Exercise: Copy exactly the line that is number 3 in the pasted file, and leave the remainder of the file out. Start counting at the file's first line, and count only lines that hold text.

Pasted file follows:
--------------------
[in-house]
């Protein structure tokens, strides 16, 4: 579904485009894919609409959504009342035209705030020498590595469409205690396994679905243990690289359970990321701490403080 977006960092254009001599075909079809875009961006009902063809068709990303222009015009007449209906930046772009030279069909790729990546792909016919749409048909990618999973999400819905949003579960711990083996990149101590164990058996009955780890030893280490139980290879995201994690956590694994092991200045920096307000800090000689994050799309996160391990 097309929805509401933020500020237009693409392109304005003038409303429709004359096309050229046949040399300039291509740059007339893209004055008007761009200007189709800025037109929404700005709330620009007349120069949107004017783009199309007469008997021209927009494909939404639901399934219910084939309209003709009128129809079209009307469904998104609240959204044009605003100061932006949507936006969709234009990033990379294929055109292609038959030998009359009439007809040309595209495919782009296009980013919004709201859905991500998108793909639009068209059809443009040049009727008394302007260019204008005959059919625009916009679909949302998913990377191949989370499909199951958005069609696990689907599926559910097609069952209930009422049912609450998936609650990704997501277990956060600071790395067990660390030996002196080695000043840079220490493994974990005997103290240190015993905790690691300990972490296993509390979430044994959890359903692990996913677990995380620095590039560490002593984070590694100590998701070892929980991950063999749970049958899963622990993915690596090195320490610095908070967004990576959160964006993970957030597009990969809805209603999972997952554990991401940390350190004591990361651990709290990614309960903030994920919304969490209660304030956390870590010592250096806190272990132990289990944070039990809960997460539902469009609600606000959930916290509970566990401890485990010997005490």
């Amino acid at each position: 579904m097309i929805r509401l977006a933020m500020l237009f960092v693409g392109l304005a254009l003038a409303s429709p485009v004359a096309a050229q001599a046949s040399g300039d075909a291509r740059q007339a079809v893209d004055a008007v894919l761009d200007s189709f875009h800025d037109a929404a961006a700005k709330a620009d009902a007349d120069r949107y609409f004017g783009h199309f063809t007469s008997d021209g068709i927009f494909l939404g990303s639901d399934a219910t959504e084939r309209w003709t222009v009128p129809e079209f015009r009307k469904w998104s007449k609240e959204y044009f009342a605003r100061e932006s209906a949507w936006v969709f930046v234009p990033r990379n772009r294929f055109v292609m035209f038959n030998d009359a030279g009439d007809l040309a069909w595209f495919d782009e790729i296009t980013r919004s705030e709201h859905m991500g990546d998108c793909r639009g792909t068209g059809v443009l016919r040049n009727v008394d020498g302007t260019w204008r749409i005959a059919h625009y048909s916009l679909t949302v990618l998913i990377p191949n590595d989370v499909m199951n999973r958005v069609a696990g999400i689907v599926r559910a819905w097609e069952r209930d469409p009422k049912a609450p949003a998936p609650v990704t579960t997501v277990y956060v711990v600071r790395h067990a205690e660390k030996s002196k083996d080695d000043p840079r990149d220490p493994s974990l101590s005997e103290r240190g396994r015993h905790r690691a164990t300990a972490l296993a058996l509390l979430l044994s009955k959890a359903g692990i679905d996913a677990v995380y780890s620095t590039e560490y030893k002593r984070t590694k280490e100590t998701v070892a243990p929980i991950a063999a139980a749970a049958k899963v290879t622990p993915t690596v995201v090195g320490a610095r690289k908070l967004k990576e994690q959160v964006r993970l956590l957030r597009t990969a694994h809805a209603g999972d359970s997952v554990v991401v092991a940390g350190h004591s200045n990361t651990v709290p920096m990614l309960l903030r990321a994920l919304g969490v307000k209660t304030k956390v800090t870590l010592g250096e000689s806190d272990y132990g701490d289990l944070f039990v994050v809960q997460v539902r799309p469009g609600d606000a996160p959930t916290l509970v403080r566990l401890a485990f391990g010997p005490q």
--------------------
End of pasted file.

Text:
């Amino acid at each position: 579904m097309i929805r509401l977006a933020m500020l237009f960092v693409g392109l304005a254009l003038a409303s429709p485009v004359a096309a050229q001599a046949s040399g300039d075909a291509r740059q007339a079809v893209d004055a008007v894919l761009d200007s189709f875009h800025d037109a929404a961006a700005k709330a620009d009902a007349d120069r949107y609409f004017g783009h199309f063809t007469s008997d021209g068709i927009f494909l939404g990303s639901d399934a219910t959504e084939r309209w003709t222009v009128p129809e079209f015009r009307k469904w998104s007449k609240e959204y044009f009342a605003r100061e932006s209906a949507w936006v969709f930046v234009p990033r990379n772009r294929f055109v292609m035209f038959n030998d009359a030279g009439d007809l040309a069909w595209f495919d782009e790729i296009t980013r919004s705030e709201h859905m991500g990546d998108c793909r639009g792909t068209g059809v443009l016919r040049n009727v008394d020498g302007t260019w204008r749409i005959a059919h625009y048909s916009l679909t949302v990618l998913i990377p191949n590595d989370v499909m199951n999973r958005v069609a696990g999400i689907v599926r559910a819905w097609e069952r209930d469409p009422k049912a609450p949003a998936p609650v990704t579960t997501v277990y956060v711990v600071r790395h067990a205690e660390k030996s002196k083996d080695d000043p840079r990149d220490p493994s974990l101590s005997e103290r240190g396994r015993h905790r690691a164990t300990a972490l296993a058996l509390l979430l044994s009955k959890a359903g692990i679905d996913a677990v995380y780890s620095t590039e560490y030893k002593r984070t590694k280490e100590t998701v070892a243990p929980i991950a063999a139980a749970a049958k899963v290879t622990p993915t690596v995201v090195g320490a610095r690289k908070l967004k990576e994690q959160v964006r993970l956590l957030r597009t990969a694994h809805a209603g999972d359970s997952v554990v991401v092991a940390g350190h004591s200045n990361t651990v709290p920096m990614l309960l903030r990321a994920l919304g969490v307000k209660t304030k956390v800090t870590l010592g250096e000689s806190d272990y132990g701490d289990l944070f039990v994050v809960q997460v539902r799309p469009g609600d606000a996160p959930t916290l509970v403080r566990l401890a485990f391990g010997p005490q």